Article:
By Phil Hall | September 14, 2010

Leon Gast’s documentary, which was originally broadcast on HBO, focuses on the notorious paparazzo Ron Galella, who achieved a degree of fame in the 1970s via controversial run-ins with a few of his celebrity subjects.

Jacqueline Kennedy Onassis took Galella to court several times following his obsessive stalking of the former First Lady and her children, while Marlon Brando expressed his displeasure with the photographer via a swift punch to Galella’s jaw.  (The photographer lost five teeth but won $40,000 in an out-of-court settlement.)  Galella’s infamy and ubiquity on the celebrity circuit became so pronounced – he was as much a part of New York’s Studio 54 as the disco ball and cocaine parties – that no less a figure than Princess Grace once good-naturedly joked about him when he failed to show up at one of her New York gala events.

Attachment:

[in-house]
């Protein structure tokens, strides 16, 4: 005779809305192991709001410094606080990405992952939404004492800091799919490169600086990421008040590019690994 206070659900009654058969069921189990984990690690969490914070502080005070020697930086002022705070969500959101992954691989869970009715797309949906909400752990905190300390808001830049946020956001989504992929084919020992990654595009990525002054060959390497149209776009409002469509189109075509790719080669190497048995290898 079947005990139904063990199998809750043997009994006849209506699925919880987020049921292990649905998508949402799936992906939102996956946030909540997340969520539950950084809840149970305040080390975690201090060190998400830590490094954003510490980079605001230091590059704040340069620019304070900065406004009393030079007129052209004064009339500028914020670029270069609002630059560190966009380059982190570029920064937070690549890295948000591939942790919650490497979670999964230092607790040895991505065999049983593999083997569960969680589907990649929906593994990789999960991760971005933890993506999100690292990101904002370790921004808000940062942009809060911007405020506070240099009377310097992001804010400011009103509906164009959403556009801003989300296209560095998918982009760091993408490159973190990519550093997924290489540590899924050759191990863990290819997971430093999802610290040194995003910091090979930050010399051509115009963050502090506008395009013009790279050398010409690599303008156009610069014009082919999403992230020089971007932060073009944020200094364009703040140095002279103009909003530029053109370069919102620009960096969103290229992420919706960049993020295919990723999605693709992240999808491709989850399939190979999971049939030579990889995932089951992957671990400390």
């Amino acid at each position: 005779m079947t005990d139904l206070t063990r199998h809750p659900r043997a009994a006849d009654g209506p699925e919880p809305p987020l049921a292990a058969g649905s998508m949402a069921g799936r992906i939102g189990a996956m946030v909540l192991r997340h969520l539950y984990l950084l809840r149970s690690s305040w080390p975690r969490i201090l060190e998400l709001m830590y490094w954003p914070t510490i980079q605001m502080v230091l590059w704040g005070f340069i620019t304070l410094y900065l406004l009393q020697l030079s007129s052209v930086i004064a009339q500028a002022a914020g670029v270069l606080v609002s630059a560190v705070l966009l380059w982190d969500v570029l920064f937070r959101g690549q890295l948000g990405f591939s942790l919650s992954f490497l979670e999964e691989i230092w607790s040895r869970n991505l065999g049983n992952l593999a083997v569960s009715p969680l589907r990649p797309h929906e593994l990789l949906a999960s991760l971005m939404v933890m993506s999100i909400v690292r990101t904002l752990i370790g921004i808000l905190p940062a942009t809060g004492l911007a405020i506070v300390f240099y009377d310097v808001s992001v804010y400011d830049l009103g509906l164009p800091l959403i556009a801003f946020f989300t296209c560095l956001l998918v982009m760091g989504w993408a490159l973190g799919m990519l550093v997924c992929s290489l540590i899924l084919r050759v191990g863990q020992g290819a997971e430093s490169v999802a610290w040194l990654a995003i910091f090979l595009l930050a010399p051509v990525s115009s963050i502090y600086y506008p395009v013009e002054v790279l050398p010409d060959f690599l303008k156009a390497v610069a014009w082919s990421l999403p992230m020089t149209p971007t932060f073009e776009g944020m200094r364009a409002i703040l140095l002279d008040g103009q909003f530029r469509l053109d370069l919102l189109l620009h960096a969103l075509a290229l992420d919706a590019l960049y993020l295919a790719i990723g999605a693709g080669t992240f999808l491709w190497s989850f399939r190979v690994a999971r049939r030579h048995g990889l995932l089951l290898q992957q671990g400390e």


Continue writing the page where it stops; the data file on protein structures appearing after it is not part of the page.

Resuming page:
Today, the septuagenarian shutterbug limits his work to formal red carpet events and the endless self-promotion of his books and gallery shows. Galella has no shortage of anecdotes and an overflowing archive that he is too eager to share, and the film exploits both to the fullest.

While Galella comes across as a cheerful but tacky character, the severity of his tactics and the quality of his photographic work is vigorously debated throughout the film by a series of careful admirers and unimpressed critics.  Ultimately, Galella’s work is more interesting than the man behind the camera – and the inability of several young gallery patrons to identify the 1960s and 1970s icons photographed by Galella offers an inadvertently cynical statement on the ephemeral nature of fame.

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